Culture of the Fork by Giovanni Rebora

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The Renaissance and the age of discovery introduced Europeans to exotic cultures, mores, manners, and ideas. That kitchen revolution led to the development of new utensils and table manners. Rebora discusses the availability of resources, how people kept from starving in the winter, how they farmed, how tastes developed, what the lower classes ate, and what the aristocracy enjoyed.


About Giovanni Rebora

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Giovanni Rebora is professor of economic history and chair of the Department of Modern and Contemporary History at the University of Genoa. In 1983 he organized the First International Convention on the History of Culture and Food. In 1992 he edited Columbus at Tableand has published Medieval Italian Cuisine Between East and West.Albert Sonnenfeld is Chevalier Professor of French and Comparative Literatures at the University of Southern California and is a longtime member of the National Board of Directors of the American Institute of Wine and Food. He is the English-language editor of Food: A Culinary Historyand a frequent contributor on culinary topics to such publications as The Languages of Wineand Food and Ideology.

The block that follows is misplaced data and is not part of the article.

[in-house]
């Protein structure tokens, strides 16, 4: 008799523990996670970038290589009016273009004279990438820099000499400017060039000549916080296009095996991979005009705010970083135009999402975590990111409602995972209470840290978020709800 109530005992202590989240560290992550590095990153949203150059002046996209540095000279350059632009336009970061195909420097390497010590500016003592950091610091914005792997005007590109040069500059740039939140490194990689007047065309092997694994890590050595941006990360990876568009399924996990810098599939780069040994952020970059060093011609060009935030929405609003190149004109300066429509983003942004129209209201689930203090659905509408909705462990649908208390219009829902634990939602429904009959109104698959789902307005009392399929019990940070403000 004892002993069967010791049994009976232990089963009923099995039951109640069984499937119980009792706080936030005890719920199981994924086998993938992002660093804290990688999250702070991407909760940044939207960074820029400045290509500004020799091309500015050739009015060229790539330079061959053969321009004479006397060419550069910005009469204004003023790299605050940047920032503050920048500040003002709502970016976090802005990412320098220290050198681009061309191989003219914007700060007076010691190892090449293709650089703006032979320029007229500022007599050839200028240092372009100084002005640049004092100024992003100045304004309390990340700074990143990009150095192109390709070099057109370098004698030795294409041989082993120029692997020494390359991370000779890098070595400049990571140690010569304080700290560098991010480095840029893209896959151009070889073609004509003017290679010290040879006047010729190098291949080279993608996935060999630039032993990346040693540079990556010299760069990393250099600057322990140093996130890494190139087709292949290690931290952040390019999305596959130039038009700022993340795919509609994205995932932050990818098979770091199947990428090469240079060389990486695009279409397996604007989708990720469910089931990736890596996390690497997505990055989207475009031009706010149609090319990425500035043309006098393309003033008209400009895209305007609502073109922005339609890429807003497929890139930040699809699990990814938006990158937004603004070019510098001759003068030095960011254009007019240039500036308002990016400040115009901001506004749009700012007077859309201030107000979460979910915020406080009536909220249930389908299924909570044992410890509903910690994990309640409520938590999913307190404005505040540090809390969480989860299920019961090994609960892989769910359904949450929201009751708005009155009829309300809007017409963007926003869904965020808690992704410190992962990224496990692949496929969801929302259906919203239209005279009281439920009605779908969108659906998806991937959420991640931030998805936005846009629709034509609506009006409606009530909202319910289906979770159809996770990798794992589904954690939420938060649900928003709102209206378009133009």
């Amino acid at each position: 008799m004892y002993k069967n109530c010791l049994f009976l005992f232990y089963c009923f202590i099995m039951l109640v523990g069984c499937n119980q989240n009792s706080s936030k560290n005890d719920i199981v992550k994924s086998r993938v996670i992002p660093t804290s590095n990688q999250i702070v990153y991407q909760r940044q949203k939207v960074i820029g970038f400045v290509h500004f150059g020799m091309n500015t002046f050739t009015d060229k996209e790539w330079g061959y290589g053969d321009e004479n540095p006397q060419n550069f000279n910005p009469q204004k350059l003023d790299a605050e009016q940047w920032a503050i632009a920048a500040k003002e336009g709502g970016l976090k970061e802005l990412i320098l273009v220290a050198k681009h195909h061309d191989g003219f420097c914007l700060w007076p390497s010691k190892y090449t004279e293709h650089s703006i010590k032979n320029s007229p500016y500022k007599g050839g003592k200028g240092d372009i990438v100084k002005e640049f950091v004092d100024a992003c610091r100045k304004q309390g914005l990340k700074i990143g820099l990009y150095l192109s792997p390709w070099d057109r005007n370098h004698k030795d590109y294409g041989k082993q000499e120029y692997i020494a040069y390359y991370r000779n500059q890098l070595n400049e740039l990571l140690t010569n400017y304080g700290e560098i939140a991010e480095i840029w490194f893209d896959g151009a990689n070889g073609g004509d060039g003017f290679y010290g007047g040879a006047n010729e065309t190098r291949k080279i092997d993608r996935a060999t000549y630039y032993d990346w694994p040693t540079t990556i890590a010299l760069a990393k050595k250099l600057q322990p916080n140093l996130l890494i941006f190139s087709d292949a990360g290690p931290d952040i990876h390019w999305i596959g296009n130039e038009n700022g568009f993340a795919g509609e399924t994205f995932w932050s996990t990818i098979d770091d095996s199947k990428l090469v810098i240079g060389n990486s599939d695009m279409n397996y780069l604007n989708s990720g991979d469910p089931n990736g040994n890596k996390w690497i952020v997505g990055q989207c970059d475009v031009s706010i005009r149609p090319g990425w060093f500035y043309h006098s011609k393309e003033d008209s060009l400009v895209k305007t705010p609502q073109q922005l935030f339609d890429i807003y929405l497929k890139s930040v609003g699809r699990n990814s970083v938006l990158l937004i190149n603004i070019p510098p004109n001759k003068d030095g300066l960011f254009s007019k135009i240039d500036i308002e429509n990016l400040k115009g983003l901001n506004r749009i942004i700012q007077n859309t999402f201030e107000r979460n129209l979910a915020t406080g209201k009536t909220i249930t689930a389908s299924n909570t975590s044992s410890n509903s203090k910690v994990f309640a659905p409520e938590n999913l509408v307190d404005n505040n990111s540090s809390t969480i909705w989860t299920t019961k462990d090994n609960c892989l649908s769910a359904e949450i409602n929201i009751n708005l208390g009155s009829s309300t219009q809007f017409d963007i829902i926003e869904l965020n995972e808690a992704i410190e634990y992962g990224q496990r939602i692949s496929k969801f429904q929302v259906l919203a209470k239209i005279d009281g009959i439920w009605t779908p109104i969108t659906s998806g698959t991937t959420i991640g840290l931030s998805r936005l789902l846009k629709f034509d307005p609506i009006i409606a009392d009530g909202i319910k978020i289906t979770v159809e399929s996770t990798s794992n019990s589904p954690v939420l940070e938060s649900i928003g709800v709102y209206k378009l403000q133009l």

Published June 1, 2010 by Columbia University Press. 224 pages
Genres: History, Political & Social Sciences, Crafts, Hobbies & Home, Travel, Cooking. Non-fiction

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All this is far from the usual whirlwind tour of food history found in the frontmatter of many cookbooks, for Rebora packs his text with learned asides on the biochemical and cultural bases for lactose intolerance, with the transmission from one region to another of methods for curing and treatin...

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Publishers Weekly

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Etchings and woodcuts of ancient cheese graters and soup spoons, frying pans and coffee pots enliven the text, and a thorough bibliography refers readers to such Italian works as The Pleasures of Gluttony and Primitive Bread.

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